One of the reasons cork is growing in popularity is because of its sustainability. Because the cork tree can live hundreds of years, it won’t impact the environment like other flooring choices.
But the sustainability of cork flooring stretches beyond growth and harvesting. The manufacturing process for cork also generates very little waste. That’s because the cork used for flooring is actually a byproduct of the cork harvested for wine bottles. The cork left over is ground finely and bound together to create cork flooring panels.
The manufacturing process is where textures, patterns, and colors all come to fruition. If you want the most natural, eco-friendly product available, talk with one of our sales team who can point you in the right direction.
Is cork a good choice for kitchen flooring?
Are you sold on cork? Ready to install it?
Still nervous about installing cork in your kitchen?
Don’t be. We find that cork flooring holds up well in most households. Of course, only you know your lifestyle, and what a typical routine looks like in your home. But we find most novice chefs really aren’t as messy as they imagine.
If you spill, wipe it up. Sweep your floors regularly to keep particles from grinding into the finish. Mop with a damp cloth regularly to avoid stains from penetrating into the flooring. And that’s it.
Just a little common sense goes a long way.
Plus, you’ll get the added bonus of having one of the softest flooring choices you can put into your kitchen decor. If you like to spend the weekends baking away, or love cooking dinner for the family, you’ll notice the difference on how well your body enjoys standing on cork flooring.
What are the disadvantages of cork flooring?
An article on cork flooring wouldn’t be complete if we didn’t tell you about the disadvantages. There are just a few.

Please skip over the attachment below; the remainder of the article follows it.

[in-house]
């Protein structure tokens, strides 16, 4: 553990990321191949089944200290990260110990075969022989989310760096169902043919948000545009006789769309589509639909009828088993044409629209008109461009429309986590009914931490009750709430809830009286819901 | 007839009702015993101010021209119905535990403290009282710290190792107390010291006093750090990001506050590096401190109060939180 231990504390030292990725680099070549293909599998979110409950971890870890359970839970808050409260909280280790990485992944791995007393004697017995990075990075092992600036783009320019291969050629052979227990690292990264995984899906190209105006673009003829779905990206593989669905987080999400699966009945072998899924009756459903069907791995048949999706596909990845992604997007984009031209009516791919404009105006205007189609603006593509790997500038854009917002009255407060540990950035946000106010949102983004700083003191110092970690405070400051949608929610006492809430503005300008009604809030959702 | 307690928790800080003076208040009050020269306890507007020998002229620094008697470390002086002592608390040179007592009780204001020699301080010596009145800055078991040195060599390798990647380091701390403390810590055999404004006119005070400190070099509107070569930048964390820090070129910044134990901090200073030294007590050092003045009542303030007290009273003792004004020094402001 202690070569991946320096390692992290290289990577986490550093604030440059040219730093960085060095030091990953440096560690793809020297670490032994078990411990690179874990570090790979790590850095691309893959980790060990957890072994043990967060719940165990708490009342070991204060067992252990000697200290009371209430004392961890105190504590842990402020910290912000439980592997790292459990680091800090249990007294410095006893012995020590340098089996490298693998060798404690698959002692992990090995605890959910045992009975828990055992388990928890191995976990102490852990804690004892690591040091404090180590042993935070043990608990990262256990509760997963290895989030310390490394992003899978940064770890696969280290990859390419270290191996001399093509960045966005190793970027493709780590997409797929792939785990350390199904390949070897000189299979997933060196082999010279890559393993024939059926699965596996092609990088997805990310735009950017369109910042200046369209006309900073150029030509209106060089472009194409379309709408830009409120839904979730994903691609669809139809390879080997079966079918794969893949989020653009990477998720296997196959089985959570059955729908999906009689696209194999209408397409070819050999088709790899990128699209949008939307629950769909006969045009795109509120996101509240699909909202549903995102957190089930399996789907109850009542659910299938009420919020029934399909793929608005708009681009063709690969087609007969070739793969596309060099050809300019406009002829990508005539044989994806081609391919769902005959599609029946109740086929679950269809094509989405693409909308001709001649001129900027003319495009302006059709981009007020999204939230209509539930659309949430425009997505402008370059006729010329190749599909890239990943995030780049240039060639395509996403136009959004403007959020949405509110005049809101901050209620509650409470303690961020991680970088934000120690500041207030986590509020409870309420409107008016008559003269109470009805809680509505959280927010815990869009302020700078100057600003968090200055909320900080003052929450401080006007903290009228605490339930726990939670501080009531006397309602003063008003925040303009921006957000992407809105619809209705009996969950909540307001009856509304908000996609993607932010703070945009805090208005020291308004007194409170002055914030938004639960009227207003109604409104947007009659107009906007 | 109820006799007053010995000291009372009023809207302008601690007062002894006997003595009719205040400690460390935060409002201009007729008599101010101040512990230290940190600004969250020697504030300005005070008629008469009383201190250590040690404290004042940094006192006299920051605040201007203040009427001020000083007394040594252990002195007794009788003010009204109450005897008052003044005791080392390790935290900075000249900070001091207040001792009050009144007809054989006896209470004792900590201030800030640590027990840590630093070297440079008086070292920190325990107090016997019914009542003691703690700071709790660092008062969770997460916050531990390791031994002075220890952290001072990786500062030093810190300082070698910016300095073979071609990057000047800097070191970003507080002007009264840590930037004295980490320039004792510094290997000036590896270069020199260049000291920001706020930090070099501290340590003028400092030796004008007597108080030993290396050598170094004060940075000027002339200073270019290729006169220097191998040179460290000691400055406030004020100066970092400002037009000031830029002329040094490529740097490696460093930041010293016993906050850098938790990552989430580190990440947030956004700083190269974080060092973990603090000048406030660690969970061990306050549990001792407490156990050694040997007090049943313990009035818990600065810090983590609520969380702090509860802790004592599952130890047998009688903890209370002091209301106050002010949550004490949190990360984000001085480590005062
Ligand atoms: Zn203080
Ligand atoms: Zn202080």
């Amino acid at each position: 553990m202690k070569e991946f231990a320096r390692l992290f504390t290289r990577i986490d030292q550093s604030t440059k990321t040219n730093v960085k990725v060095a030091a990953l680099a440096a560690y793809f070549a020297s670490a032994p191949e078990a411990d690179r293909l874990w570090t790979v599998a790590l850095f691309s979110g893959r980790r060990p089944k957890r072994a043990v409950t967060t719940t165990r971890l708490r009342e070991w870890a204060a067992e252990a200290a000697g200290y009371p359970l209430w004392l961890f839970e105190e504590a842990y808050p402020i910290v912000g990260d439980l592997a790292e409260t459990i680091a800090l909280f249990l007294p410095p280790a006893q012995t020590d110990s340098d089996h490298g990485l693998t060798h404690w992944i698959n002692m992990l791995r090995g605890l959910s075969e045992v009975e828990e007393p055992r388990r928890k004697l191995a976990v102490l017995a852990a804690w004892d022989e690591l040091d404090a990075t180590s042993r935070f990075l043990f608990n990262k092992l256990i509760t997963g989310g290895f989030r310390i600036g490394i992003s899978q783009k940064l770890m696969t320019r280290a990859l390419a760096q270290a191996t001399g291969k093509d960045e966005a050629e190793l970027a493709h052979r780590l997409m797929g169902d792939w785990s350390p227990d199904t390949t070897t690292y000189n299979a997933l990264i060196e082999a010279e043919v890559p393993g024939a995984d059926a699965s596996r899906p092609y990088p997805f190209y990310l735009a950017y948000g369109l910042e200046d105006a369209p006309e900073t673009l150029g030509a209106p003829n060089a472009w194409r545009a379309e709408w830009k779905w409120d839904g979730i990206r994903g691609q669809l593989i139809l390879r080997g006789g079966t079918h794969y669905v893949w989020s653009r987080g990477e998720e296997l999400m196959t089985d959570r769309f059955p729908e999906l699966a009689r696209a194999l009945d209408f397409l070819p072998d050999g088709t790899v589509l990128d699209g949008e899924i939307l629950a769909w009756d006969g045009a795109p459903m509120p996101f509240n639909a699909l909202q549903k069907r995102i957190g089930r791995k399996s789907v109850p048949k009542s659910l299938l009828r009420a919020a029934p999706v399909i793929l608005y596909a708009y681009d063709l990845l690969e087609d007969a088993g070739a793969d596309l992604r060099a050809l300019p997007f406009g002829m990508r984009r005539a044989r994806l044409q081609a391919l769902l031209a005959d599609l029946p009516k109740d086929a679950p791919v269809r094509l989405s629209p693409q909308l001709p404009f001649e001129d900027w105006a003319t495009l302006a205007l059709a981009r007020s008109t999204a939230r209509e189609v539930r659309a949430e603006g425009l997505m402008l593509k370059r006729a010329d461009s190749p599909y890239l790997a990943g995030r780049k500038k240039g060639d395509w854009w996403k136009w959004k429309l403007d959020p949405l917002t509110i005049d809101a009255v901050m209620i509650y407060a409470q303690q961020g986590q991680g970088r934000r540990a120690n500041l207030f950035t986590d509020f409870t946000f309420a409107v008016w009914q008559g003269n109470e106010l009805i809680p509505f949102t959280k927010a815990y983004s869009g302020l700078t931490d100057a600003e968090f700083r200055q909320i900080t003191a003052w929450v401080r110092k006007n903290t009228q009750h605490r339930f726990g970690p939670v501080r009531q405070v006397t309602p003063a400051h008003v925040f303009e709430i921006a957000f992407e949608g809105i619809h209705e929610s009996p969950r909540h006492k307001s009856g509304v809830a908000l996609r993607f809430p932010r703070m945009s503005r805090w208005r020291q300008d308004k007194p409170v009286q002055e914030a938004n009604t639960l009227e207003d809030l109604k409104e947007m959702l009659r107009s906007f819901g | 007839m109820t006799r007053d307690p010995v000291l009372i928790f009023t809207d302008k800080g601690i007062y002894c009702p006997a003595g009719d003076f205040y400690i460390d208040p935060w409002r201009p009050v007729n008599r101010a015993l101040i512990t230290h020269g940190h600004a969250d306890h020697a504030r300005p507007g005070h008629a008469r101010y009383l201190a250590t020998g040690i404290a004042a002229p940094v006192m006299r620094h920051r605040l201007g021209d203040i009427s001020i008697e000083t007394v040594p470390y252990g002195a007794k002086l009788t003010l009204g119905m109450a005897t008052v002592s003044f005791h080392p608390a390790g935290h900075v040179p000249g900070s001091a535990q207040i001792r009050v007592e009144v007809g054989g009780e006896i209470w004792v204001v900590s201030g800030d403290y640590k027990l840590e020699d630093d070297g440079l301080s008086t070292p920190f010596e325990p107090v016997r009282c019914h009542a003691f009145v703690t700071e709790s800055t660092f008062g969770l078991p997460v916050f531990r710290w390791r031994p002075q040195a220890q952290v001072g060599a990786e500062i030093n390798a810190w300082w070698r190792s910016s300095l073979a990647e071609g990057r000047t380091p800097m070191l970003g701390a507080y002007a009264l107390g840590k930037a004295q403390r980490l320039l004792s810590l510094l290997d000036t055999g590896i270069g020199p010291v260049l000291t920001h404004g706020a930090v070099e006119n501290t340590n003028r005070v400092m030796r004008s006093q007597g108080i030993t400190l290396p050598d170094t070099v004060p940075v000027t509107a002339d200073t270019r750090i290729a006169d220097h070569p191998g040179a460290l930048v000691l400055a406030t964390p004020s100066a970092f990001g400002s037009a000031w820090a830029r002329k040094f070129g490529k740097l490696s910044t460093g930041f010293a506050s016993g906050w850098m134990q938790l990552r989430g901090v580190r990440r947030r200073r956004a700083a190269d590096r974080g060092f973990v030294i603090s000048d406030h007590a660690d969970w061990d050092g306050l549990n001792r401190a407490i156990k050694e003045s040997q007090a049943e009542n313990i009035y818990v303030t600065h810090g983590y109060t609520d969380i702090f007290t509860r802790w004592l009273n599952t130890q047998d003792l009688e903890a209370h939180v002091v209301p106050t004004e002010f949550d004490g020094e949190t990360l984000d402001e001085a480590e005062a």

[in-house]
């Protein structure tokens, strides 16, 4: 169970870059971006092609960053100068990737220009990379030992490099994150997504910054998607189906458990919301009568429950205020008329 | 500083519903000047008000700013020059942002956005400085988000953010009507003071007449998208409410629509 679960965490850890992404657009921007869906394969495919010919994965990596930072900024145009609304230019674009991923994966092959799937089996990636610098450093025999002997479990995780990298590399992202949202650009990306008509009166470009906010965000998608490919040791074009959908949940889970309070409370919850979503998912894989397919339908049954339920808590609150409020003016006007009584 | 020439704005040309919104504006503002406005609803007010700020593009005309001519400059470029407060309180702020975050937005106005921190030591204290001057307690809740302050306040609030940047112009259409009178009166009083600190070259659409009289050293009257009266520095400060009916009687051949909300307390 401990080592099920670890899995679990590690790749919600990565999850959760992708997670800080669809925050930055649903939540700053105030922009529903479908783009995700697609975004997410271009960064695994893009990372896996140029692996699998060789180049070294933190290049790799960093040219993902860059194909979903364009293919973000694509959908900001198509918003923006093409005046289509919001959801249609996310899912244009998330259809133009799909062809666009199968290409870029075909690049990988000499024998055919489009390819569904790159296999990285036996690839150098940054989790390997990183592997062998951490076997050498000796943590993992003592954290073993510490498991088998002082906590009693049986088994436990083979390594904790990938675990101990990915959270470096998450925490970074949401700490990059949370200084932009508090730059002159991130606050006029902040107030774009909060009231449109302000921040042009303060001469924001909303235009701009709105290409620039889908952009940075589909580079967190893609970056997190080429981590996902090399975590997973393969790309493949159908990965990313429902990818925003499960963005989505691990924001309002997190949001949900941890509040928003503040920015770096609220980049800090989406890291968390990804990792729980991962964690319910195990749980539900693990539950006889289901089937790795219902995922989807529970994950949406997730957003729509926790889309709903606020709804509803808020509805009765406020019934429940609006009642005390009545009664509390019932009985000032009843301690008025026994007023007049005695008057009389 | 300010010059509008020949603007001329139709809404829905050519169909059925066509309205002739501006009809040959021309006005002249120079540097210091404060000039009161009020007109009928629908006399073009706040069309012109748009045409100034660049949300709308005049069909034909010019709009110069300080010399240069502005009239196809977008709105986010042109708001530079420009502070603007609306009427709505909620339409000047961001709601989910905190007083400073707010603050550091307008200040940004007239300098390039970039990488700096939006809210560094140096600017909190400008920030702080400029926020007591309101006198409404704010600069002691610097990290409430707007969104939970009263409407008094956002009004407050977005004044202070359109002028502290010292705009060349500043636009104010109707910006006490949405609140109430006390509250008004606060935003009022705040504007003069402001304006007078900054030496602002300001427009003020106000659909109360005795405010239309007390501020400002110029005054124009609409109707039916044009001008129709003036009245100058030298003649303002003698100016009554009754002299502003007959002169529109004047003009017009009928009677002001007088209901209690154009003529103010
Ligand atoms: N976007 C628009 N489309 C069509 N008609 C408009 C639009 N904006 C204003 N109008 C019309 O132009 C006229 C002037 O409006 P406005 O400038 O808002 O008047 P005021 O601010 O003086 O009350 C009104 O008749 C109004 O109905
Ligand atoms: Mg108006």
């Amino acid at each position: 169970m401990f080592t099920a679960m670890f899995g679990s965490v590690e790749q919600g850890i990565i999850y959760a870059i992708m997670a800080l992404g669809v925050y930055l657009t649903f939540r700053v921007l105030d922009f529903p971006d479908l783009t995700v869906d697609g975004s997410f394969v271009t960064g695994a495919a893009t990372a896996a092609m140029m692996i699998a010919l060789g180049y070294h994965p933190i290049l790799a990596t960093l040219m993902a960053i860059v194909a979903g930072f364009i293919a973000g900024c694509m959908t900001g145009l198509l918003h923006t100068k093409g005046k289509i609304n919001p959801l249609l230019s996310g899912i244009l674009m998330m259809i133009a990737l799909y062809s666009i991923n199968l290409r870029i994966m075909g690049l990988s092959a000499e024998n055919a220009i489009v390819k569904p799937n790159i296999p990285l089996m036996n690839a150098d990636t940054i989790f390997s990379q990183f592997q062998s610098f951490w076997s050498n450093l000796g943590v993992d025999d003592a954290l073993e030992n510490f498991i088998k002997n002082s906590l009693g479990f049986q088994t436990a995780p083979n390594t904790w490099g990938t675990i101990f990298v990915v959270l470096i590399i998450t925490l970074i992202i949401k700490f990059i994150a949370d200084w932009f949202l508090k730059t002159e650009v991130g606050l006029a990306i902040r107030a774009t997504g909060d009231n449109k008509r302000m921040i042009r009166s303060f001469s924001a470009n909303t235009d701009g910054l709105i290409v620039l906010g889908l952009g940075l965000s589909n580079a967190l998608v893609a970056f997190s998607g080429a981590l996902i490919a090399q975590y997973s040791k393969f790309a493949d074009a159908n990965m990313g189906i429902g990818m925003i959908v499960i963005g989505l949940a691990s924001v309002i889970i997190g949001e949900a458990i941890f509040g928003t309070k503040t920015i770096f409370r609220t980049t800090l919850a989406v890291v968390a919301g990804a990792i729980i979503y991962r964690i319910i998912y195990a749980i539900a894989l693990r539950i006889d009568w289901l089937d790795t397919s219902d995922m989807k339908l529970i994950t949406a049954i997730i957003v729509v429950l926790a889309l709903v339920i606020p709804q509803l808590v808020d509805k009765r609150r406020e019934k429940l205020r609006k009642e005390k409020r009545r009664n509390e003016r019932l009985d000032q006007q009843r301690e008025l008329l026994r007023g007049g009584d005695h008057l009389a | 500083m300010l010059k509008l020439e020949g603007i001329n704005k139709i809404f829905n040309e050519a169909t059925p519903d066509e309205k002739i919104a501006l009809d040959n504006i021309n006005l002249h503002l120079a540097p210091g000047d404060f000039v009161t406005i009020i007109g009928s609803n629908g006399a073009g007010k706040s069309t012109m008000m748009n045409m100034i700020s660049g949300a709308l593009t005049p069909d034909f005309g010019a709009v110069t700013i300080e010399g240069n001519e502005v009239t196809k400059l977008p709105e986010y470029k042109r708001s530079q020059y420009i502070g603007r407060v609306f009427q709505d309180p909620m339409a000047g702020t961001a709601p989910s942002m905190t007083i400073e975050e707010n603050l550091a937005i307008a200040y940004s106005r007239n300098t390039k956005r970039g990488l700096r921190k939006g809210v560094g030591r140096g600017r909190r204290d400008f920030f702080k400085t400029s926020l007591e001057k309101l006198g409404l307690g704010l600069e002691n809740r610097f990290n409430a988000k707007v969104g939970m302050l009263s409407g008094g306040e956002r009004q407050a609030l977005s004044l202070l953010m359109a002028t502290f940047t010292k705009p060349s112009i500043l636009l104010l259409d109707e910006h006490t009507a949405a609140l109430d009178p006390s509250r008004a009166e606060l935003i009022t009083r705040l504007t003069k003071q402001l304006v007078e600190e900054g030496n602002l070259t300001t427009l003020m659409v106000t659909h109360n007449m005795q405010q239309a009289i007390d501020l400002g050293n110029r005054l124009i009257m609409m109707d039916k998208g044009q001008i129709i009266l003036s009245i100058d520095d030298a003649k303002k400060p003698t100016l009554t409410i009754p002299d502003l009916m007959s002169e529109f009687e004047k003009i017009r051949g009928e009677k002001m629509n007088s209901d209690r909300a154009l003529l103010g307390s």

Cork is susceptible to damage. Like every flooring, the rougher you are to the surface, the more it will show damage. If you don’t wipe it up, it has the possibility to stain. If you drop something hard, it might dent or knick the surface. If you wear high heels, you might puncture the finish. If you scrape something heavy across the floor, you might damage the surface. In other words, think about your actions before you do it.
Cork is soft, which means it can be dented. If you drop something sharp, you will be able to see it. If you place a piece of furniture on it with pointy legs, it may leave a mark. If you’re worried about indentions, consider placing support underneath the legs first.
Cork may not work with pets. Especially if your dogs love to run around the house playing chase. Every time they dig in for traction, they risk scratching the surface and leaving permanent marks.
Cork isn’t waterproof. While it can withstand the occasional spill providing you wipe it up quickly, it isn’t entirely watertight, especially with standing liquid. Cork can have optional sealants, which will increase water-resistance. But keep in mind that it can warp, curl, and discolor if water is a continuous problem.
Cork can fade. If your floors get consistent sunlight spilling across, discoloration may occur. Consider blocking sunlight with curtains or blinds. And if you have multiple hours of direct sunlight every day, it may be wise to consider a different flooring option.
Is cork flooring the best choice for your home? Only you can decide. But if you’re ready to see the latest options for cork floors, stop by our showroom today.